• Other processor-dependent optimization
how the architect can help compiler writer
How the Architect Can Help Compiler Writer
  • Instruction set properties help compiler writers
    • Regularity: Operations, data types, and addressing modes should be orthogonal (independent).
    • Provide primitives, not solutions: Don’t try to match a language construct.
    • Simplify the trade-offs among alternatives: One of the most difficult instances of complex trade-offs occurs in a register-memory architecture in deciding how many times a variable should be referenced before it is cheaper to load it into a register.
    • Provide instructions that bind the quantities known at compiled time as constants.
the mips architecture
The MIPS Architecture
  • The MIPS architecture emphasizes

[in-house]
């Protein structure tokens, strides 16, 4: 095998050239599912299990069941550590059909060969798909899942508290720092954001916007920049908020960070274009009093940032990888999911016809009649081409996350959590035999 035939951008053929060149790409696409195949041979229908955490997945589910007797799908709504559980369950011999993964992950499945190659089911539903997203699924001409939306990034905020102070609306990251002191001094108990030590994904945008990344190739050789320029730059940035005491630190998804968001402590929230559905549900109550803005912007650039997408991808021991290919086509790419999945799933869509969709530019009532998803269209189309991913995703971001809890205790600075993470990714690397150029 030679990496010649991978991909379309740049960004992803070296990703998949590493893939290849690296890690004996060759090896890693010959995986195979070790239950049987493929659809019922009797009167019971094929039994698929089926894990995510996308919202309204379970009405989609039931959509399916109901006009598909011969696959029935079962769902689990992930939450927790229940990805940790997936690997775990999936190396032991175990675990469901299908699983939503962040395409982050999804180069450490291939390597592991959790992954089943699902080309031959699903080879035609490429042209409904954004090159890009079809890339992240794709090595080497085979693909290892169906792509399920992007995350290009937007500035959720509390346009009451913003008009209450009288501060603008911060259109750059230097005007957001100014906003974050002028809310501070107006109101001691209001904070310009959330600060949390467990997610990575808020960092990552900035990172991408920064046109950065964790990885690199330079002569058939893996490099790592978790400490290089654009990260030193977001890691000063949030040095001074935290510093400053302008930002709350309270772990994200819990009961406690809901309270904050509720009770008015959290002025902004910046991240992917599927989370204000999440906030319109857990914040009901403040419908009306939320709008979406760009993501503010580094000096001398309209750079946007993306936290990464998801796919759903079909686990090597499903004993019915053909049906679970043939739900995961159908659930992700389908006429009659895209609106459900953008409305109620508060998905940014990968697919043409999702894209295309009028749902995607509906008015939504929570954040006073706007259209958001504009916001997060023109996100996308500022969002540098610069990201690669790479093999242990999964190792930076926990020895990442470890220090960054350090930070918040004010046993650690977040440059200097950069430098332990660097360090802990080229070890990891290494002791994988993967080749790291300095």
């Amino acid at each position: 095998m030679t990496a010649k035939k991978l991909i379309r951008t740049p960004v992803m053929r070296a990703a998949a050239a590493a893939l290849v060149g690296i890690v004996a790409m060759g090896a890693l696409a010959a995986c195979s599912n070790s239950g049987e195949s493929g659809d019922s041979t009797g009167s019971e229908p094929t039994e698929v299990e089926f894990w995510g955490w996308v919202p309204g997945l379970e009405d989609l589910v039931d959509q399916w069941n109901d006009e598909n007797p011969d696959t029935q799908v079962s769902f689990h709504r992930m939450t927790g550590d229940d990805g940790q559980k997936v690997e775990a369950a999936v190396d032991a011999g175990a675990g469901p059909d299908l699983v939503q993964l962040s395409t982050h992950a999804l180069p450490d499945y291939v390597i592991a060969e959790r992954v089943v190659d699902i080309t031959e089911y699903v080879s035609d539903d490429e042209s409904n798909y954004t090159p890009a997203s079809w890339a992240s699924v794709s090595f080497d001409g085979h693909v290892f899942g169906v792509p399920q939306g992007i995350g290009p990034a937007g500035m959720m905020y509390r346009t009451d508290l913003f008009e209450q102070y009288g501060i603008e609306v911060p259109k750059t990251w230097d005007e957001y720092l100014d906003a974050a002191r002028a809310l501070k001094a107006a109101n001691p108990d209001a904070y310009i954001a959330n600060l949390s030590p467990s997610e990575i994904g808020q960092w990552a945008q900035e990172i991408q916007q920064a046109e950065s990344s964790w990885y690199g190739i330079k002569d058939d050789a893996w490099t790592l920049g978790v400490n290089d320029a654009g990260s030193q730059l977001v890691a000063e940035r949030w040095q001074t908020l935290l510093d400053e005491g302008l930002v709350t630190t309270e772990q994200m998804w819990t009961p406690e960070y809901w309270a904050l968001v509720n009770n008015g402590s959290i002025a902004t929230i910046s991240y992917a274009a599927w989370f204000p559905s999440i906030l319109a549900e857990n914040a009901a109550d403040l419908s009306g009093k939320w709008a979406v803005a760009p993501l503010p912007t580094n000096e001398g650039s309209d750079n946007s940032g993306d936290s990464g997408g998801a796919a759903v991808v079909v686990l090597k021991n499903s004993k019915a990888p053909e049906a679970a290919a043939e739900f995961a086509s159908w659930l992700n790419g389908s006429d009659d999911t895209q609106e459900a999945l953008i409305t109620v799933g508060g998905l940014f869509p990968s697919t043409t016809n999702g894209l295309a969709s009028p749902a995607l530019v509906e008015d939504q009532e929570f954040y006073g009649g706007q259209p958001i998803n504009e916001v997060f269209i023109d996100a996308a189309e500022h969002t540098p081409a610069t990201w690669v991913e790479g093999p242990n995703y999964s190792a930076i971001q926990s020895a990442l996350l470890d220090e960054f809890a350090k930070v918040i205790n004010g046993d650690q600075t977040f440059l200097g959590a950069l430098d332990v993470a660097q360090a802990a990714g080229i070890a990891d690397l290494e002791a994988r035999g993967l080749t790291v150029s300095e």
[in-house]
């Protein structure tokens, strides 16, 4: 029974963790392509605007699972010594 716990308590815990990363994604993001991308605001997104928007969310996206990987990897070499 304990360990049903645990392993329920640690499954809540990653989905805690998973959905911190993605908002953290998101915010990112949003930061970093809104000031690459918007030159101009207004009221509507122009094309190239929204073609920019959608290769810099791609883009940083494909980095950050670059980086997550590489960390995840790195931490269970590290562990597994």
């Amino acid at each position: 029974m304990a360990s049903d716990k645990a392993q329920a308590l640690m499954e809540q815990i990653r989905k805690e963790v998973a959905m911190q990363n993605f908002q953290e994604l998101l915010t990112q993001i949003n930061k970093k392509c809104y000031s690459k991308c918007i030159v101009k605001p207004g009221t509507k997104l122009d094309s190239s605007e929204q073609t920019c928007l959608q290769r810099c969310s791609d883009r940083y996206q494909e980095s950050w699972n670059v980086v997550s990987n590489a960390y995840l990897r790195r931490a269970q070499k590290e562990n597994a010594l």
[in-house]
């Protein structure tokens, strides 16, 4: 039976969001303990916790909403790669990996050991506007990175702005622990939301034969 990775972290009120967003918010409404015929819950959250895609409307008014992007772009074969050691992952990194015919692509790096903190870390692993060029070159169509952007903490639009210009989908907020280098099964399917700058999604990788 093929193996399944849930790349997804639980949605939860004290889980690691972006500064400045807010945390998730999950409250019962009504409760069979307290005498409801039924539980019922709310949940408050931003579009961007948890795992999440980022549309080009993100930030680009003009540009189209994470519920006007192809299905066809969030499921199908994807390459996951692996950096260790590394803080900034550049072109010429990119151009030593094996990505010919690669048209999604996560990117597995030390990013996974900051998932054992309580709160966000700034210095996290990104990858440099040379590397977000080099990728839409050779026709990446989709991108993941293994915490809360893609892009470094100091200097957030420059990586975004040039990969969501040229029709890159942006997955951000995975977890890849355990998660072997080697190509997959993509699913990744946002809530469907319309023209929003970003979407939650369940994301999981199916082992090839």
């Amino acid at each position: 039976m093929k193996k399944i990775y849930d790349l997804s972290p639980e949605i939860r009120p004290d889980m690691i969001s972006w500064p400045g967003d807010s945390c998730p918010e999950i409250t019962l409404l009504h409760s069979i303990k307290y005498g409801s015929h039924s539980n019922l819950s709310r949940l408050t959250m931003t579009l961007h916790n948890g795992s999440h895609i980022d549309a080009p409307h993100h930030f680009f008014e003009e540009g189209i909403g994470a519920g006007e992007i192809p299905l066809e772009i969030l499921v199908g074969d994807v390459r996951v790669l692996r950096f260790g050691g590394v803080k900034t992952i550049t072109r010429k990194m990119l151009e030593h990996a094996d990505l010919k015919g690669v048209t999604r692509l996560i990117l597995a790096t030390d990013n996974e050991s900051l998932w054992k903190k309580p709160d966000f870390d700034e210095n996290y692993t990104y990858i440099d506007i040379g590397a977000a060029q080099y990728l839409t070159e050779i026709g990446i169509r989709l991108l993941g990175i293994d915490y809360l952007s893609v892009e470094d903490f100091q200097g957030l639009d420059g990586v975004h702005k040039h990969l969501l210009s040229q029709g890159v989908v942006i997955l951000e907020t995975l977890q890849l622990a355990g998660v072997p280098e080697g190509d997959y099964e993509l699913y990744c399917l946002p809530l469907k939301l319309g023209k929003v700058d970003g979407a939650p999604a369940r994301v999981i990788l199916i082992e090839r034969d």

• A simple load-store instruction set.
    • Design for pipelining efficiency, including a fixed instruction set encoding.
    • Efficiency as a compiler target.
  • Registers for MIPS64
    • 32 64-bit general purpose registers, named R0, R1, …, R31. The value of R0 is always 0.
    • 32 single(double)-precision registers, named F0, F1, …, F31.
  • Data types for DLX
    • 8-bit byte, 16-bit half word, 32-bit word for integer.
    • 32-bit single-precision, 64-bit double-precision for floating point.
addressing modes for mips64
Addressing Modes for MIPS64
  • Immediate and displacement, both with 16-bit fields.
  • Register deferred can be obtained by placing 0 in the 16-bit displacement field. Ex. LD R1, 0(R1).